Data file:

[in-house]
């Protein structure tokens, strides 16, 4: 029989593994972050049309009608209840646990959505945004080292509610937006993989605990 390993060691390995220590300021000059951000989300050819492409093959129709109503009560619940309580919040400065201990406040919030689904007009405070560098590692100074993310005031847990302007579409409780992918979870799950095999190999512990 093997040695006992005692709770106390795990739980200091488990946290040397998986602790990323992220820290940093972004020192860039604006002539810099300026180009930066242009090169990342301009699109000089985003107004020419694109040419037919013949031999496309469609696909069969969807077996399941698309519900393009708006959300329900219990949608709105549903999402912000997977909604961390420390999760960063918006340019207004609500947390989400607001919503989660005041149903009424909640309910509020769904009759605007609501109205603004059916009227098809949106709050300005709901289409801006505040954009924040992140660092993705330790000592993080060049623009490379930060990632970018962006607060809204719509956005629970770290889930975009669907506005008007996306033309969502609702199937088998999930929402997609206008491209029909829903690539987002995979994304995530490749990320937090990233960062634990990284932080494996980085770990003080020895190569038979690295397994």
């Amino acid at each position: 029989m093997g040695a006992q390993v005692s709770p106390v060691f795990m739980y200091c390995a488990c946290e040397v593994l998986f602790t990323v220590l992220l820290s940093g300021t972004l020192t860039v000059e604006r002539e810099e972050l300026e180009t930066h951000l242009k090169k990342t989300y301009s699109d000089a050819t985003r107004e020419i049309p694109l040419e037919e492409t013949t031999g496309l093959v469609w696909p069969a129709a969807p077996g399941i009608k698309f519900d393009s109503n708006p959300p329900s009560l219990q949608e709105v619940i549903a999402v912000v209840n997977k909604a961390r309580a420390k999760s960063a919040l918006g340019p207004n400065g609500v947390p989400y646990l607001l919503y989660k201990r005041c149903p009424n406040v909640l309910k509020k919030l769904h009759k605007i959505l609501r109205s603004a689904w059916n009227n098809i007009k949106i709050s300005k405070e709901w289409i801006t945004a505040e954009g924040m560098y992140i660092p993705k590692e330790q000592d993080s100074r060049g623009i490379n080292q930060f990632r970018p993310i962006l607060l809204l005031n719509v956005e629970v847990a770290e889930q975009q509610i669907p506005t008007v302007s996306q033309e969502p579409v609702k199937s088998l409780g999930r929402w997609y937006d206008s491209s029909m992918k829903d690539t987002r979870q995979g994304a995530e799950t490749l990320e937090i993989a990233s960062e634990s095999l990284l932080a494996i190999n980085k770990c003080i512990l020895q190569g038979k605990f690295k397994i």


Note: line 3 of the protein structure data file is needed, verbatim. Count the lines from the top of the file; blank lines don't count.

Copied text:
């Amino acid at each position: 029989m093997g040695a006992q390993v005692s709770p106390v060691f795990m739980y200091c390995a488990c946290e040397v593994l998986f602790t990323v220590l992220l820290s940093g300021t972004l020192t860039v000059e604006r002539e810099e972050l300026e180009t930066h951000l242009k090169k990342t989300y301009s699109d000089a050819t985003r107004e020419i049309p694109l040419e037919e492409t013949t031999g496309l093959v469609w696909p069969a129709a969807p077996g399941i009608k698309f519900d393009s109503n708006p959300p329900s009560l219990q949608e709105v619940i549903a999402v912000v209840n997977k909604a961390r309580a420390k999760s960063a919040l918006g340019p207004n400065g609500v947390p989400y646990l607001l919503y989660k201990r005041c149903p009424n406040v909640l309910k509020k919030l769904h009759k605007i959505l609501r109205s603004a689904w059916n009227n098809i007009k949106i709050s300005k405070e709901w289409i801006t945004a505040e954009g924040m560098y992140i660092p993705k590692e330790q000592d993080s100074r060049g623009i490379n080292q930060f990632r970018p993310i962006l607060l809204l005031n719509v956005e629970v847990a770290e889930q975009q509610i669907p506005t008007v302007s996306q033309e969502p579409v609702k199937s088998l409780g999930r929402w997609y937006d206008s491209s029909m992918k829903d690539t987002r979870q995979g994304a995530e799950t490749l990320e937090i993989a990233s960062e634990s095999l990284l932080a494996i190999n980085k770990c003080i512990l020895q190569g038979k605990f690295k397994i």